An €11m ($12.2m) grant has been awarded for what would be Europe’s largest green-hydrogen project.

The 20MW electrolyser at the Djewels project in the city of Delfzijl, Netherlands, would use an electric current to split water molecules into oxygen and 3,000 tonnes of green hydrogen per year.

This carbon-free hydrogen would then be combined with carbon dioxide captured elsewhere to create “renewable methanol”, saving 27,000 tonnes of CO2 emissions annually.

The project — to be owned and operated by Dutch gas grid operator Gasunie and local chemicals company Nouryon — will utilise an innovative high-pressure, high-performance alkaline electrolyser built by French manufacturer McPhy.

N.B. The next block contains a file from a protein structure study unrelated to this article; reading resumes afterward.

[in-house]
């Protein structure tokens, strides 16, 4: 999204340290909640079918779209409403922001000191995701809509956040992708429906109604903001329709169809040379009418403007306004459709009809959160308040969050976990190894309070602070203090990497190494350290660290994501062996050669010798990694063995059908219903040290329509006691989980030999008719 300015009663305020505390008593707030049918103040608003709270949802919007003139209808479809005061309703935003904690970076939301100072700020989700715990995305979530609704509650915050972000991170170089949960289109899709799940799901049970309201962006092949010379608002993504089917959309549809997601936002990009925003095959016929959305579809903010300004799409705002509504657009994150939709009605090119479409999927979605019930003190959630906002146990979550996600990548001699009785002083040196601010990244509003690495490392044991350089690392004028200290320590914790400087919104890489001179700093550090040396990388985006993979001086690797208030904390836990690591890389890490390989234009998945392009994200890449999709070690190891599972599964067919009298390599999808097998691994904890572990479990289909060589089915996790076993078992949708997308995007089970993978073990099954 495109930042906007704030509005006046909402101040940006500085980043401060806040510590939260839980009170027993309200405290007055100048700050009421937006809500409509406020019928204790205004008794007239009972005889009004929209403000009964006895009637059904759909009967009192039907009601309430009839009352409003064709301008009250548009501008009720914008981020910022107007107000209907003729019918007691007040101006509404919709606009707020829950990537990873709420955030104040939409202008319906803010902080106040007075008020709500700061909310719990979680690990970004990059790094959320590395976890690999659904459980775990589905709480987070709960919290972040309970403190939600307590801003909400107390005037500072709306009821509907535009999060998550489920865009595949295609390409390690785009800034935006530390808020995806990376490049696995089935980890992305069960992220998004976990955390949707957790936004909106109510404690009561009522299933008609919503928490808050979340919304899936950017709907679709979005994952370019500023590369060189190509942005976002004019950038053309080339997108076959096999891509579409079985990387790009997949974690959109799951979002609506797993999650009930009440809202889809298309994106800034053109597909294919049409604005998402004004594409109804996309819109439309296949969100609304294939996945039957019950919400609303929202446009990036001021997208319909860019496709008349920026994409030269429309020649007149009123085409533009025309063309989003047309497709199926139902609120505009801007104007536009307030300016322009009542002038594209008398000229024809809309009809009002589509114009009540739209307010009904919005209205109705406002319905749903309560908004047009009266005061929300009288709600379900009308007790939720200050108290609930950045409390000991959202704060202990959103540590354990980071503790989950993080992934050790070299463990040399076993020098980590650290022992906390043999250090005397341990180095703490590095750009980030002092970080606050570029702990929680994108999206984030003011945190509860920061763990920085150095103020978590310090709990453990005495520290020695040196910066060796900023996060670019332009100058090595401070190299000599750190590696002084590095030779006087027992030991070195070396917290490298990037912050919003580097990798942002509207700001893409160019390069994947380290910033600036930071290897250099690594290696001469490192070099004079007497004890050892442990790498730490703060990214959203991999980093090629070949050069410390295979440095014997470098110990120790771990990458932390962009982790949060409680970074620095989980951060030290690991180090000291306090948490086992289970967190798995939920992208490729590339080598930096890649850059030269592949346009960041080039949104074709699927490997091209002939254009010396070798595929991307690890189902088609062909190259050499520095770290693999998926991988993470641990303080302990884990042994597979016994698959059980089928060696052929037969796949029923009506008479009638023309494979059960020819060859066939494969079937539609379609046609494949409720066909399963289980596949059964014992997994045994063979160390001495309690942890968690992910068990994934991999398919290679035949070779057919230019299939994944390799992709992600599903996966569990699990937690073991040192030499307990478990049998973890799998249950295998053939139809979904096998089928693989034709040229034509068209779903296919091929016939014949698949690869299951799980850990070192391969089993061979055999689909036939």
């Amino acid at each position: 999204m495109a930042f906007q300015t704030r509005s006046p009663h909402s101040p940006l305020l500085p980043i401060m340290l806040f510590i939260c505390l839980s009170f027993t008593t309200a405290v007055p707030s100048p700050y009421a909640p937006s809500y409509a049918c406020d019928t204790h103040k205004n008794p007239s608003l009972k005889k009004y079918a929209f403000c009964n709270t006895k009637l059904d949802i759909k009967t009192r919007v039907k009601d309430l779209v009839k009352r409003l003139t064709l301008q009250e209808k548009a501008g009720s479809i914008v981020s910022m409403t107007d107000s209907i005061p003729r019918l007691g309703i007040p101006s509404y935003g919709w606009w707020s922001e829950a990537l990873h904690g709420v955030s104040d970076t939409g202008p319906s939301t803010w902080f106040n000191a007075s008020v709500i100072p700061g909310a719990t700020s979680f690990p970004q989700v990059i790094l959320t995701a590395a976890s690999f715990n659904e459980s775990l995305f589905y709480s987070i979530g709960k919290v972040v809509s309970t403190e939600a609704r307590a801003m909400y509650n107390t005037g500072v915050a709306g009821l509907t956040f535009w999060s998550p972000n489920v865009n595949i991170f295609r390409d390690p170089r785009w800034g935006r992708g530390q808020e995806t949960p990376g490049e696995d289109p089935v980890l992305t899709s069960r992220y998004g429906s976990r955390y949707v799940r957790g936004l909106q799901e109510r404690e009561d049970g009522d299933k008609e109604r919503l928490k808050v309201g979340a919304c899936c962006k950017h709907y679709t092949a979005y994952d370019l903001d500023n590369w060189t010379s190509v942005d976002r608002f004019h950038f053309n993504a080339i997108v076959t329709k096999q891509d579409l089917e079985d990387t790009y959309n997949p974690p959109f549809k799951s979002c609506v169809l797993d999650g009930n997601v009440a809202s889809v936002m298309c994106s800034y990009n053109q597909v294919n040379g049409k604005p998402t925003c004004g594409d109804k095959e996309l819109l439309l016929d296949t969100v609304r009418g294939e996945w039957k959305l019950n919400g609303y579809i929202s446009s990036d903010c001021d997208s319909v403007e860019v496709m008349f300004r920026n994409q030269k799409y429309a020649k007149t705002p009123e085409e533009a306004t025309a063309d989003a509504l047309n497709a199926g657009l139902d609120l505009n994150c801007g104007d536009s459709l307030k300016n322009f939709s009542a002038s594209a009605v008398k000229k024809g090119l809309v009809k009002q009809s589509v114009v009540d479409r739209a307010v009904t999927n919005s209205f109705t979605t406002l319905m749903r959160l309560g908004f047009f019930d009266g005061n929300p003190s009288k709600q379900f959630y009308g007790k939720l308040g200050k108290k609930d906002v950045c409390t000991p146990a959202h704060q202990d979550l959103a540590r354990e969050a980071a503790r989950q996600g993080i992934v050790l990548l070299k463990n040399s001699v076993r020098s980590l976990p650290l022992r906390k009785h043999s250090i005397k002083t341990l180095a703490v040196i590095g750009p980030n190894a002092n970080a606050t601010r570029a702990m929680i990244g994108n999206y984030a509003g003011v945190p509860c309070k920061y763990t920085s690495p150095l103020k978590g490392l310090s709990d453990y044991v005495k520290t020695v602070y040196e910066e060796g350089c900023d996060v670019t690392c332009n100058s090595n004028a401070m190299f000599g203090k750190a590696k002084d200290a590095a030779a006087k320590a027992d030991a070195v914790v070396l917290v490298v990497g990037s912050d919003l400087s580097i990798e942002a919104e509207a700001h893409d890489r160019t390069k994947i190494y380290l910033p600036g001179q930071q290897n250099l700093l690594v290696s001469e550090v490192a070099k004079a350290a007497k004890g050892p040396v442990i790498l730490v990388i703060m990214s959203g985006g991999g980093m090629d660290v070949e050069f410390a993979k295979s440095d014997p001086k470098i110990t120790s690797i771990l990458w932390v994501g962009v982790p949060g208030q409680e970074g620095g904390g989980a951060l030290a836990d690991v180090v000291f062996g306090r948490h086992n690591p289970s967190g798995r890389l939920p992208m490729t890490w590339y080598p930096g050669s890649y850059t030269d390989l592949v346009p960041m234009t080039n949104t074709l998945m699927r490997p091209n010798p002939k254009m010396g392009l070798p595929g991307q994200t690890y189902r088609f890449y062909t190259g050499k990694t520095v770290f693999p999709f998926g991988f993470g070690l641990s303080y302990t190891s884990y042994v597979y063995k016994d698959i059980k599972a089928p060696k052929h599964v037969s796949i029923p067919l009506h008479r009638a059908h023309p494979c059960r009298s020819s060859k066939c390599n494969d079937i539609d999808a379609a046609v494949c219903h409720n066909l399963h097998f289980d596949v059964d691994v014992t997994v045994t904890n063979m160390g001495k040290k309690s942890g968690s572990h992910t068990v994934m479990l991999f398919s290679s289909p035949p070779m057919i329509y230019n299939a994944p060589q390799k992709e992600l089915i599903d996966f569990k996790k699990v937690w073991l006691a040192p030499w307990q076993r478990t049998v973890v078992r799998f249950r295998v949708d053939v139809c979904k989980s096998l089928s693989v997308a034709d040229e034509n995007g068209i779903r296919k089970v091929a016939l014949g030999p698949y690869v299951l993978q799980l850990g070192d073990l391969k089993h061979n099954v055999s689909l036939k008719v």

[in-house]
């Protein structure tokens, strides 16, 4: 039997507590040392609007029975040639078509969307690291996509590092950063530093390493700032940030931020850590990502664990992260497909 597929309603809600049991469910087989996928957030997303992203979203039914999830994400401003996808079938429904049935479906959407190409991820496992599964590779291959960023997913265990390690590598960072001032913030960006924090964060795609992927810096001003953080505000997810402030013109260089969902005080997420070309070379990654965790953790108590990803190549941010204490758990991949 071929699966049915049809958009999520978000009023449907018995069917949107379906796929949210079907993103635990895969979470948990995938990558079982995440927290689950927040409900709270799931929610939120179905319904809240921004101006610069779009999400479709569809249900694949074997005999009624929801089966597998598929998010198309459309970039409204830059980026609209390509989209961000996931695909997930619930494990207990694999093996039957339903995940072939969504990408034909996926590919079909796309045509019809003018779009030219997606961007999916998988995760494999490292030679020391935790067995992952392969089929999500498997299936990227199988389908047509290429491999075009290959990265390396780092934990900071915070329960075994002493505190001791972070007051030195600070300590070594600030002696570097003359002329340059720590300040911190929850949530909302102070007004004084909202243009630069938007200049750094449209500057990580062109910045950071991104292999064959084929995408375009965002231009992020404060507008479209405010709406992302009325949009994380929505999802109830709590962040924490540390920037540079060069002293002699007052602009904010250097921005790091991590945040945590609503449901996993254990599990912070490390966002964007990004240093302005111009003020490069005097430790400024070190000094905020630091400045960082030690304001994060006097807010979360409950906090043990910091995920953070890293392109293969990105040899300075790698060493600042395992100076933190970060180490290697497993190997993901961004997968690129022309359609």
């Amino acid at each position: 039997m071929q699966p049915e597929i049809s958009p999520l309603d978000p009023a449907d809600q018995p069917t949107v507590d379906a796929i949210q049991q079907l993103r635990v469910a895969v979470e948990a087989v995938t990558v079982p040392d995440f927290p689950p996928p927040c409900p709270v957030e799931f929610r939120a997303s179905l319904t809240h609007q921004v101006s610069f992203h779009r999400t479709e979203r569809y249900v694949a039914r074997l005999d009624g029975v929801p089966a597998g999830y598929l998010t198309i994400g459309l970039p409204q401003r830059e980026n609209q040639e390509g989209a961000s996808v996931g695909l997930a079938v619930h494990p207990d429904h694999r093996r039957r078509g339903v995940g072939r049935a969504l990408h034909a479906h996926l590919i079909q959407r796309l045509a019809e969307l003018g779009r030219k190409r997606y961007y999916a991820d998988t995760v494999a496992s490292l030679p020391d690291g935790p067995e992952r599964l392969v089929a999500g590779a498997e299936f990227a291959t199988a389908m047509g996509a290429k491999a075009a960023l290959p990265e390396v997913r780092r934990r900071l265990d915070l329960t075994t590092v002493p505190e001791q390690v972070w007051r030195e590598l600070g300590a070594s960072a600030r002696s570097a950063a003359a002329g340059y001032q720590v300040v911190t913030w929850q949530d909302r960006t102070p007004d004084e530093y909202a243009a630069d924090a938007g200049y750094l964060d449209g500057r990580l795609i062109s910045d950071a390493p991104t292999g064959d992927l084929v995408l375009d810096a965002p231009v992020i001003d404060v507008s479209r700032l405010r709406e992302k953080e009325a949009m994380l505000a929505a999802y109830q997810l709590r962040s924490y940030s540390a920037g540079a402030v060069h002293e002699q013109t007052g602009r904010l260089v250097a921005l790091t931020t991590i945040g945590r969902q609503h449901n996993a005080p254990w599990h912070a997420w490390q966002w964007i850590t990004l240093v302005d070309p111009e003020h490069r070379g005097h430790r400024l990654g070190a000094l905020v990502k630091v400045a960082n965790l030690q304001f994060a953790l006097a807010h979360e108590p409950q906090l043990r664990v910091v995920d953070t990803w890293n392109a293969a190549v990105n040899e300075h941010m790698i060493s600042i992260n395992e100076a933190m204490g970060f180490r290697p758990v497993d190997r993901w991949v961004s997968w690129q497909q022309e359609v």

Funding comes from the Fuel Cells and Hydrogen Joint Undertaking (FCH-JU), a public-private partnership between the European Commission, industry and research organisations.

The world’s largest electrolyser currently in operation is a 6MW project in Linz, Austria, while the largest plant under construction is a 10MW unit being built by Shell and ITM Power in Wesseling, Germany.

Nouryon and Gasunie are “studying options” to increase the electrolyser capacity from 20MW to 60MW in order to produce sustainable jet fuel. They are set to take a final investment decision on the Djewels project later this year.